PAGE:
Your question reminds me of a bit of dialogue from the 1958 film Auntie Mame. Nephew Patrick asks his sardonic society-dame aunt about her "English lady" friend, to which Mame replies, "She's not English, darling; she's from Pittsburgh."
"She sounded English," Patrick presses.
"Well, when you're from Pittsburgh," Mame replies, "you have to do something."
Such was the challenge for a young Andy Warhol, who grew up in working-class Pittsburgh but left as quickly as he could for New York City. "Pittsburgh was not -- I'm trying to be politic here -- the glowing city that it is today," says Tom Sokolowski, director of The Andy Warhol Museum. Once Warhol finished studying at the Carnegie Institute, he only returned to Pittsburgh a couple times in his life. He didn't even attend his mother's funeral here -- though this, Sokolowski surmises, had more to do with Warhol's phobias about death.
In the meantime, Warhol worked as hard to mislead people about his origins as Auntie Mame's "English" friend. "I come from nowhere," Warhol once professed -- which was, at worst, only half true. At various other times, Warhol claimed to be from Philadelphia, Hawaii and even McKeesport. "When I think of my high school days, all I can remember, really, are the long walks to school through the Czech ghetto ...in McKeesport, Pennsylvania," he said in The Philosophy of Andy Warhol. He recalled passing a bridge every day "and underneath were used prophylactics. I'd always wonder out loud ... what they were, and they'd laugh."
Why did Warhol seek to erase his past? For one thing, it was part of his insistence that he was nothing more than what lay on the canvas. "If you want to know everything about me," he once famously advised, "just look at the surface of my painting." Any biographical information -- including where he grew up -- was beside the point, as was any attempt to discern any biographical influence on his paintings.
Warhol frequently asserted his desire to paint "like a machine" -- and machines don't have pasts. Then again, they also don't hang out at Studio 54, so it's hard to say how serious Warhol was with any of this. But again, Warhol wasn't trying to explain so much as defeat the purpose of explanation. Hence his cryptic, often circular utterances like "Whatever I do, and do machine-like, is because it is what I want to do."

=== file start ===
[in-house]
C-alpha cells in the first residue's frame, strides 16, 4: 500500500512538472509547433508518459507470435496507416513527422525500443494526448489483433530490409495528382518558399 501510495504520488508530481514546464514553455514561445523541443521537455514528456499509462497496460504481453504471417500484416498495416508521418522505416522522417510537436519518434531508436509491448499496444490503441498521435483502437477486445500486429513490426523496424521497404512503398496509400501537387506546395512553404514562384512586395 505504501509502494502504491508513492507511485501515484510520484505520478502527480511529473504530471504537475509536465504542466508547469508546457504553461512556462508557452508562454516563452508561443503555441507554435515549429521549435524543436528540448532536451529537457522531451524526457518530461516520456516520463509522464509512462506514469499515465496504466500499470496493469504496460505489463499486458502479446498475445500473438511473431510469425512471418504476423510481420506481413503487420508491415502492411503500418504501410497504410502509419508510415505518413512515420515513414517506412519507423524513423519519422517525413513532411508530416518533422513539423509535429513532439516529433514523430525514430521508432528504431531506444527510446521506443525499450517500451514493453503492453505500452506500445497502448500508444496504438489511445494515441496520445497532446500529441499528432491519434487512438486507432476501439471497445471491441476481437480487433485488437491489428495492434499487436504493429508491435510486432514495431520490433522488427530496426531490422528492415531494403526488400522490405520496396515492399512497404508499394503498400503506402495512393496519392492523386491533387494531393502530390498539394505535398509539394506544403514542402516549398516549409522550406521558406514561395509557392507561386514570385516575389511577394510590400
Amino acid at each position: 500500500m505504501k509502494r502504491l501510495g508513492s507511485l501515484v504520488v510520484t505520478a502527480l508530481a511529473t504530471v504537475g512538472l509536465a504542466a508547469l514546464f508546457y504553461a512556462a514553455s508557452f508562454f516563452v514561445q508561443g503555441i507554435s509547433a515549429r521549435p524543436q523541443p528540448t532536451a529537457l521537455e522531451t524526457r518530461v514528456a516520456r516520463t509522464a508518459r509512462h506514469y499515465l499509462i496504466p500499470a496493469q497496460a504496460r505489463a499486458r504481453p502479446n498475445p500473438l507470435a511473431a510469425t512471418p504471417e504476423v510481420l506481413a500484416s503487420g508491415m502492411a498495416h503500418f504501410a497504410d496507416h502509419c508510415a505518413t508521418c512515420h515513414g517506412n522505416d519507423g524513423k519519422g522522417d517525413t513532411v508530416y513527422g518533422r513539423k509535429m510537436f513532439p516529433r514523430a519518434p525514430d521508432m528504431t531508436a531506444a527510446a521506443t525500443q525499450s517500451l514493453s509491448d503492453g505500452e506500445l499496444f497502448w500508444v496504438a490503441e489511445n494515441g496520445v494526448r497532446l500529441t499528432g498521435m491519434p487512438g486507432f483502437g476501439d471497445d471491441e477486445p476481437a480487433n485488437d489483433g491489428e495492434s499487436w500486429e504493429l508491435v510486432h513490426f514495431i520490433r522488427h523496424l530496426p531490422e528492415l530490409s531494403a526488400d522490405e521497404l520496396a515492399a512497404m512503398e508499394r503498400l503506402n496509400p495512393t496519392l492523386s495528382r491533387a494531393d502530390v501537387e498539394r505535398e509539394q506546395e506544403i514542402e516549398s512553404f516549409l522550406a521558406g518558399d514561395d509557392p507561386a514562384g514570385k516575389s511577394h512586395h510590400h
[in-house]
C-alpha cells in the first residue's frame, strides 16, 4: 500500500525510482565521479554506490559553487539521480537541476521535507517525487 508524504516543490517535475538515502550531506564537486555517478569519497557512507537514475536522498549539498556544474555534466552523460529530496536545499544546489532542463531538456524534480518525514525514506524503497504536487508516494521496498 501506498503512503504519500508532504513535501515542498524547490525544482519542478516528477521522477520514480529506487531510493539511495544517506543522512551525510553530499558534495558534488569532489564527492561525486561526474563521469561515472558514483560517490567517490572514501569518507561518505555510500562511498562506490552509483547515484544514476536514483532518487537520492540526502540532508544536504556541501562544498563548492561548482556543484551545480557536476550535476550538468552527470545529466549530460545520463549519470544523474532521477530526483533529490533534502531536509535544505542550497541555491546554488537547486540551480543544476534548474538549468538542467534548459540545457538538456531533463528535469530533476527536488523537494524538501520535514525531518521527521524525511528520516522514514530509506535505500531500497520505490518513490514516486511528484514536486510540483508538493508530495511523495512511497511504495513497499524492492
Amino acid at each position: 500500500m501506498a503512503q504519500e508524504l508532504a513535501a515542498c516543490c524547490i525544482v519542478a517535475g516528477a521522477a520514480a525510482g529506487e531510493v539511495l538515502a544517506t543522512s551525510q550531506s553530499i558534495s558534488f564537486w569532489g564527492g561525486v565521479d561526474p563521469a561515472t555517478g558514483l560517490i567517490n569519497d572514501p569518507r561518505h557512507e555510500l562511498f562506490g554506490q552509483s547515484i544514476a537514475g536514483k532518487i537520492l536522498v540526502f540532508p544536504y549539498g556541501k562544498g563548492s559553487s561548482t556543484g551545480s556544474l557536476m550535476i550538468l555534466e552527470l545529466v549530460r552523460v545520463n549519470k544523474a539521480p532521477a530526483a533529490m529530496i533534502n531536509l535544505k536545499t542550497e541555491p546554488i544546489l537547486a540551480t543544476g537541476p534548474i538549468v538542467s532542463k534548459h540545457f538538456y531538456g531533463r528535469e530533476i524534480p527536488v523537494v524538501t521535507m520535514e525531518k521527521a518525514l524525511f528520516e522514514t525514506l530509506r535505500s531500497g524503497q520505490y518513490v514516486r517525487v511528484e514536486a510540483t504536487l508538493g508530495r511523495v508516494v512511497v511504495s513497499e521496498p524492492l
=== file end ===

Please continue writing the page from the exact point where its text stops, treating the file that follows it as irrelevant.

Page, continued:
Of course, it's worth asking: Would Warhol have denied his own autobiography if he'd come from someplace other than Pittsburgh? If he'd had a happier childhood, would he have claimed it didn't matter where he grew up? Sokolowski notes that Warhol "was often ill. He was frail, and while I don't know if he knew he was gay then, he was different. He was weak and this was a physical, blue-collar town." According to Factory Made: Warhol and the Sixties, by Steven Wilson, Warhol suffered from skin problems among other things: "[A]t eight he lost pigment, the other children called him 'Spot.'" Not surprisingly, he grew increasingly unenthusiastic about school. In later years, Warhol seemed alienated from his own alienation: "[W]hen I would see the kids telling one another their problems, I felt left out. Now one confided in me. I wasn't the type they wanted to confide in, I guess."
Still, while Pittsburgh's blue-collar ethos may have rejected him, he never rejected it. For starters, Carnegie Tech emphasized commercial illustration rather than fine art, which helped him find work as an illustrator and gave him special training when it came time to paint the soup cans and shipping crates of ketchup. More importantly, Warhol's desire to paint like a machine echoes a blue-collar pride in being able to work like a machine.
Warhol's choice of imagery was no doubt informed by his upbringing as well. Ask Sokolowski whether Warhol's museum should be in a city the artist himself couldn't escape from fast enough, and he says, "Pittsburgh has always been defined by the working class, and that's what Warhol's work is all about. The movie stars he paints are who the working class idealizes, and Campbell's Soup is what they eat."